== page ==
Divided We Stay Home: Social Distancing and Ethnic Diversity
Voluntary social distancing plays a vital role in containing the spread of the disease during a pandemic. As a public good, it should be more commonplace in more homogeneous and altruistic societies. However, for healthy people, observing social distancing has private benefits, too. If sick individuals are more likely to stay home, healthy ones have fewer incentives to do so, especially if the asymptomatic transmission is perceived to be unlikely. Theoretically, we show that this interplay may lead to a stricter observance of social distancing in more diverse and less altruistic societies. Empirically, we find that, consistent with the model, the reduction in mobility following the first local case of COVID-19 was stronger in Russian cities with higher ethnic fractionalization and cities with higher levels of xenophobia. For identification, we predict the timing of the first case using pre-existing patterns of internal migration to Moscow. Using SafeGraph data on mobility patterns, we confirm that mobility reduction in the United States was also higher in counties with higher ethnic fractionalization. Our findings highlight the importance of strategic incentives of different population groups for the effectiveness of public policy.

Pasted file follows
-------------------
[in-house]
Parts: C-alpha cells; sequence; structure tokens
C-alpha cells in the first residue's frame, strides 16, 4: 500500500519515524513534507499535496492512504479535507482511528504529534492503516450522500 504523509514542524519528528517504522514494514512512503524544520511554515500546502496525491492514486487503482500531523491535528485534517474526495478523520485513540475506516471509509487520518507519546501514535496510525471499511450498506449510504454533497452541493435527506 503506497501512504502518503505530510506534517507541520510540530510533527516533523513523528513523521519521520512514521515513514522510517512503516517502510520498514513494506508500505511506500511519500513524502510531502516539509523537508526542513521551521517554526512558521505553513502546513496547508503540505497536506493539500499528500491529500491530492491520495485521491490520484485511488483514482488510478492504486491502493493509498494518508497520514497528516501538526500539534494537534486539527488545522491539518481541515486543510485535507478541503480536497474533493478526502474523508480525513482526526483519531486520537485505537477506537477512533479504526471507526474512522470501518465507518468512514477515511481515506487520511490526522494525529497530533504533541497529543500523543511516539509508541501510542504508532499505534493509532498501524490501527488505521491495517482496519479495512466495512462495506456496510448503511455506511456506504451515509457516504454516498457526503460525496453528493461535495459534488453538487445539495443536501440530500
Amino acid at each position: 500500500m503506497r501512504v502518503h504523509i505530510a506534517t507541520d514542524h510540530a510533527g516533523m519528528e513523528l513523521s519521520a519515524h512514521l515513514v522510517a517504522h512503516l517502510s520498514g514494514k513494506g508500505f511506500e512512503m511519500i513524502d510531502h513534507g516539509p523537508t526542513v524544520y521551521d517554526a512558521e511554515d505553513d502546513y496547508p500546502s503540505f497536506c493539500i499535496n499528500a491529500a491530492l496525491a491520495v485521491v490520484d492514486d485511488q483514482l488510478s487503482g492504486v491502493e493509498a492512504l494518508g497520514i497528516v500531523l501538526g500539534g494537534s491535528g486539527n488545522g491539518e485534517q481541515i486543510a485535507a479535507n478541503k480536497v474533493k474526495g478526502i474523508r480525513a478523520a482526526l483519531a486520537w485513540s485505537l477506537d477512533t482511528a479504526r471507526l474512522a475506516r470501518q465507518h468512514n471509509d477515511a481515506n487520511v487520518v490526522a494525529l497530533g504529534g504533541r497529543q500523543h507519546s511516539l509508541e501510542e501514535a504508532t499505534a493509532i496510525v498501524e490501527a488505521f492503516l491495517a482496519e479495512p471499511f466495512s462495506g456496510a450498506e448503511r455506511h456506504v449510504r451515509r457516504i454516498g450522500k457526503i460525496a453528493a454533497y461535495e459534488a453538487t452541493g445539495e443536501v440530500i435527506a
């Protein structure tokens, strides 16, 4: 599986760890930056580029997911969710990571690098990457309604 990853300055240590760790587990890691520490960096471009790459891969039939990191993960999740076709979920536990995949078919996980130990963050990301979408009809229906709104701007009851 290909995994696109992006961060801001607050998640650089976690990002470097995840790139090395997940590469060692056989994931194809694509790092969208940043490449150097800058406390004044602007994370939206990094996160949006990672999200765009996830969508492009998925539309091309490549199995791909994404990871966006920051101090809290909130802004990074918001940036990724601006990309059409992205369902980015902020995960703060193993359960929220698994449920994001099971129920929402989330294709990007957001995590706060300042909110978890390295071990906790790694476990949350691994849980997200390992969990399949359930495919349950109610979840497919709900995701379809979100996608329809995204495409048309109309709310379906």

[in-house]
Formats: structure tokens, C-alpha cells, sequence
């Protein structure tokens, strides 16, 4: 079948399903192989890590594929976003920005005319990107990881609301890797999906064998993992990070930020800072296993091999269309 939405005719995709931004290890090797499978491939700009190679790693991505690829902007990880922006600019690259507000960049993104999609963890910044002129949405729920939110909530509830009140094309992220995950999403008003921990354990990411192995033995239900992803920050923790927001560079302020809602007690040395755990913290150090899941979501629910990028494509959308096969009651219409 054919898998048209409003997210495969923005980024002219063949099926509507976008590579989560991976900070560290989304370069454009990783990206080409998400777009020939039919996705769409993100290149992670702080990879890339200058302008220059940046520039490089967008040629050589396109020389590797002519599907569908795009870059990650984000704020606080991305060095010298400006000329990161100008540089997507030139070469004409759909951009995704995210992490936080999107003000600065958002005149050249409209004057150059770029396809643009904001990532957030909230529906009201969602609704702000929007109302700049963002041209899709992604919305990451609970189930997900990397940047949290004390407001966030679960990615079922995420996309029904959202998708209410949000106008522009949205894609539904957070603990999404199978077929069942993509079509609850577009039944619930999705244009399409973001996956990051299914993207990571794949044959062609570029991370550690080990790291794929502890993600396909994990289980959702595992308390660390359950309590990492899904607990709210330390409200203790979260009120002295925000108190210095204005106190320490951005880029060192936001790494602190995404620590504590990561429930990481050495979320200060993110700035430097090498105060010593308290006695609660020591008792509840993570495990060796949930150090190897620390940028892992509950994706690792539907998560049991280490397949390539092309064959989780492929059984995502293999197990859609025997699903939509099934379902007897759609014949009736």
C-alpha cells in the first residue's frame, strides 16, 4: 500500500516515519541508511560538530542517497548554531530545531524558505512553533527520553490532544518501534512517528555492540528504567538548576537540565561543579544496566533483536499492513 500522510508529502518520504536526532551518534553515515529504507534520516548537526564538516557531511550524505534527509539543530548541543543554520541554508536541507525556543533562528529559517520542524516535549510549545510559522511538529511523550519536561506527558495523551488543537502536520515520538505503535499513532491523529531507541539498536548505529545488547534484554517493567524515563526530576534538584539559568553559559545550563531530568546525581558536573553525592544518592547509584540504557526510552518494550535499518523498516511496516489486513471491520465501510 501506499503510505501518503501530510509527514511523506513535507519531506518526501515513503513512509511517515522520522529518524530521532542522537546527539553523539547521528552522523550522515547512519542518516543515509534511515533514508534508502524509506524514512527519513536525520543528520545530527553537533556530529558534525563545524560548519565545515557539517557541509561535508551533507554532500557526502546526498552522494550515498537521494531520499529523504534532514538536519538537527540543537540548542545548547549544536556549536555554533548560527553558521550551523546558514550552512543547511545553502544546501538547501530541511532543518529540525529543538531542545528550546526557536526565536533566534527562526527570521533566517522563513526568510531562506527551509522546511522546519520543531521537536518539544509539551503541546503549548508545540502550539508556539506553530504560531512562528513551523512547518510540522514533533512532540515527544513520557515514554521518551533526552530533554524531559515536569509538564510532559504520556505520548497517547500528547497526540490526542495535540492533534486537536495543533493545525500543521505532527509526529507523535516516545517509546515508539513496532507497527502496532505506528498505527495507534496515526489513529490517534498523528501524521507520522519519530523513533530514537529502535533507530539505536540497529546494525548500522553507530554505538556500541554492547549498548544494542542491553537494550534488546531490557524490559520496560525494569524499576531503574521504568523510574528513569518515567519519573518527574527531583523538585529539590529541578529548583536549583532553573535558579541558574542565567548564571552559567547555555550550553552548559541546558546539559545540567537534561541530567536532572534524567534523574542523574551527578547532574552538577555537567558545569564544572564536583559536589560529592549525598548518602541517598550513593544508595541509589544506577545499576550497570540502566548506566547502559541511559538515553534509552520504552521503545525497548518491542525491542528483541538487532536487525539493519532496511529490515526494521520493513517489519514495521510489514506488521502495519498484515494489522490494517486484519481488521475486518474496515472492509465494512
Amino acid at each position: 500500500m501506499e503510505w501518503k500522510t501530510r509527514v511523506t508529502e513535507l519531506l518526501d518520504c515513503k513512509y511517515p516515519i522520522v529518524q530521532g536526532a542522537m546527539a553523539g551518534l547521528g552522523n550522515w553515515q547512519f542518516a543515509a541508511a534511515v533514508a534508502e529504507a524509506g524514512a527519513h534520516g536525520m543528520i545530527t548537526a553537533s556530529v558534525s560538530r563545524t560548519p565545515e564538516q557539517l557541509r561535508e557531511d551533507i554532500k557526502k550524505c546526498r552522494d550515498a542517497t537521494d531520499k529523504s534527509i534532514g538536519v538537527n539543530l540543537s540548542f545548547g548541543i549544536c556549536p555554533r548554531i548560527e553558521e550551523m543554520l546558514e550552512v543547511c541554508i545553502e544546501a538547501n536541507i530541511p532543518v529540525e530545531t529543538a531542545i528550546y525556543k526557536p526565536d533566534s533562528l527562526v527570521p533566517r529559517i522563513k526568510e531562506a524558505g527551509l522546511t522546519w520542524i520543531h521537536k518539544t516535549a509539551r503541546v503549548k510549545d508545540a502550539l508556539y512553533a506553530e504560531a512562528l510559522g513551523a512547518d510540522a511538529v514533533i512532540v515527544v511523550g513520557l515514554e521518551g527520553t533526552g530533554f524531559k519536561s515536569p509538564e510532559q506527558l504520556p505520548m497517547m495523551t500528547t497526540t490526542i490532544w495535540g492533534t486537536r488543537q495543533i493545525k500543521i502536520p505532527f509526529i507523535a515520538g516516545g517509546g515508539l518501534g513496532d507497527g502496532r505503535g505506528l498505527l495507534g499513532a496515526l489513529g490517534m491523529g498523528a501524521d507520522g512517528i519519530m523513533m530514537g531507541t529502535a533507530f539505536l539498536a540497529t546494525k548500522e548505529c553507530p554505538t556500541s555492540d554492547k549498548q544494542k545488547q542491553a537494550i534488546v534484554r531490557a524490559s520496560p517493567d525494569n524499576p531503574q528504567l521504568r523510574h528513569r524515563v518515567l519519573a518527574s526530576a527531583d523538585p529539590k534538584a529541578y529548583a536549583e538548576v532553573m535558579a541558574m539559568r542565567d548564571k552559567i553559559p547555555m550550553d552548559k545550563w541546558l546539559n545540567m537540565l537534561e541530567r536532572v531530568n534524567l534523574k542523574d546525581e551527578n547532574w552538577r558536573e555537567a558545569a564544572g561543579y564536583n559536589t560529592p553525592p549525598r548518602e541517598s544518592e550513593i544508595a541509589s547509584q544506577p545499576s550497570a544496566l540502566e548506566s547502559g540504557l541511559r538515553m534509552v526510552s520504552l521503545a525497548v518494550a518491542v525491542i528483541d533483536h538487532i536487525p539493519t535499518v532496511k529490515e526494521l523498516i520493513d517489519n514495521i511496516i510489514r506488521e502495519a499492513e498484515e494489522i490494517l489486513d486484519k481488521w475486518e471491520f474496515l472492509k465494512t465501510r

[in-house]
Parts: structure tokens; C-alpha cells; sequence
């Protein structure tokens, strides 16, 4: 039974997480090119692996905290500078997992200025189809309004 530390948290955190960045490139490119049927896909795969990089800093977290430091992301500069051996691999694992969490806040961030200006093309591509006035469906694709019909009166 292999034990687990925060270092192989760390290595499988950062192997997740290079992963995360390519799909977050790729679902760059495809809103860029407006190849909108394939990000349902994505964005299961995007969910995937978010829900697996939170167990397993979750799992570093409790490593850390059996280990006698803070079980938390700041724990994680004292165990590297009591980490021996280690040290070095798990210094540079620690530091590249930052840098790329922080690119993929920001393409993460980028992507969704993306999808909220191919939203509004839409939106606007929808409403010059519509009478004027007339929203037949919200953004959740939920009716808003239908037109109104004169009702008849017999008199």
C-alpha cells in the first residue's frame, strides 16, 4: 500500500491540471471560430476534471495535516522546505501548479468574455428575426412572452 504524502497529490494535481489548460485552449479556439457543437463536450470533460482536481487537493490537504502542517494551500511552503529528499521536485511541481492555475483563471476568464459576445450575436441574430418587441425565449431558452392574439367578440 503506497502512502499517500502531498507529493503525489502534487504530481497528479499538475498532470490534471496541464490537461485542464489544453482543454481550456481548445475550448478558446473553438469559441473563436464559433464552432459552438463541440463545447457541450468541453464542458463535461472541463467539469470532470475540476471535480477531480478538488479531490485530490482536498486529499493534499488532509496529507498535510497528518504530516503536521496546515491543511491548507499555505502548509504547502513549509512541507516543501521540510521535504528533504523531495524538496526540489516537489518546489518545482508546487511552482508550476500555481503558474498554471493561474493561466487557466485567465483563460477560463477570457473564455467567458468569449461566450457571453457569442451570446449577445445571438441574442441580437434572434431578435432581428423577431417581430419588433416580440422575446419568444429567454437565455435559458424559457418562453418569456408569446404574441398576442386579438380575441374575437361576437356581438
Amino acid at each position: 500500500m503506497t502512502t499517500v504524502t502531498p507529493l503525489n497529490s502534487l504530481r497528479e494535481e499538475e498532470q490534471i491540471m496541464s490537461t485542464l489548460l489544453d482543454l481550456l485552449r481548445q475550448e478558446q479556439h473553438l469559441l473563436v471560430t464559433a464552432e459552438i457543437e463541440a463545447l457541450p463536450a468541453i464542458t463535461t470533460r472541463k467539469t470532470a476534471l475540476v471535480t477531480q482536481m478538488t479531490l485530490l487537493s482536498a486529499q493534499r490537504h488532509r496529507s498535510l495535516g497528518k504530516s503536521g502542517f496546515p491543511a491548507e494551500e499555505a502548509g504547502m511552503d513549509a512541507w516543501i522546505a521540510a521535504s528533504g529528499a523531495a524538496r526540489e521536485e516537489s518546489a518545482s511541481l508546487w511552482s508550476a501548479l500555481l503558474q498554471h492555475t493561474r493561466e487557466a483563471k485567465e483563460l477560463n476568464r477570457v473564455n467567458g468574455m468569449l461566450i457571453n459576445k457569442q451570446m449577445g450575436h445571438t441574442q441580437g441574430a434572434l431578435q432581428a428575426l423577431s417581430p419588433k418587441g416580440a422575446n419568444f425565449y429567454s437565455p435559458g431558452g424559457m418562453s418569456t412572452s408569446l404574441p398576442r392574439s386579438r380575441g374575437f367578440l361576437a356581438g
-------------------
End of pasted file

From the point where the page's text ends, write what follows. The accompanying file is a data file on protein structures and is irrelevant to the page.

Document Object Identifier (DOI): 10.3386/w27277